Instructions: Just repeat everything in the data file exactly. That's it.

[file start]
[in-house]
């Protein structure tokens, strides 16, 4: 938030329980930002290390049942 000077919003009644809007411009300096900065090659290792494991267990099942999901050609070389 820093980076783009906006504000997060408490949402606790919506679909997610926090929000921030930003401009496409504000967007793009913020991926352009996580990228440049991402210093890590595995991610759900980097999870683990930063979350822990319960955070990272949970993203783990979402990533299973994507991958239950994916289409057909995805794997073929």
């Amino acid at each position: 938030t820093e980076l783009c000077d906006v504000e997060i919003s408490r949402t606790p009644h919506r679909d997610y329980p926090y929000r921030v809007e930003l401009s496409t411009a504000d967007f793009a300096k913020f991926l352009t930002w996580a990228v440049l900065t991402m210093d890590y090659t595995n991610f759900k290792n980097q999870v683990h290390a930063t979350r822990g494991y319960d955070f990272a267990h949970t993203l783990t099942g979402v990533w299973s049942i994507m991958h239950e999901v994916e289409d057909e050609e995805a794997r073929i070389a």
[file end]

[in-house]
């Protein structure tokens, strides 16, 4: 938030329980930002290390049942 000077919003009644809007411009300096900065090659290792494991267990099942999901050609070389 820093980076783009906006504000997060408490949402606790919506679909997610926090929000921030930003401009496409504000967007793009913020991926352009996580990228440049991402210093890590595995991610759900980097999870683990930063979350822990319960955070990272949970993203783990979402990533299973994507991958239950994916289409057909995805794997073929």
């Amino acid at each position: 938030t820093e980076l783009c000077d906006v504000e997060i919003s408490r949402t606790p009644h919506r679909d997610y329980p926090y929000r921030v809007e930003l401009s496409t411009a504000d967007f793009a300096k913020f991926l352009t930002w996580a990228v440049l900065t991402m210093d890590y090659t595995n991610f759900k290792n980097q999870v683990h290390a930063t979350r822990g494991y319960d955070f990272a267990h949970t993203l783990t099942g979402v990533w299973s049942i994507m991958h239950e999901v994916e289409d057909e050609e995805a794997r073929i070389a």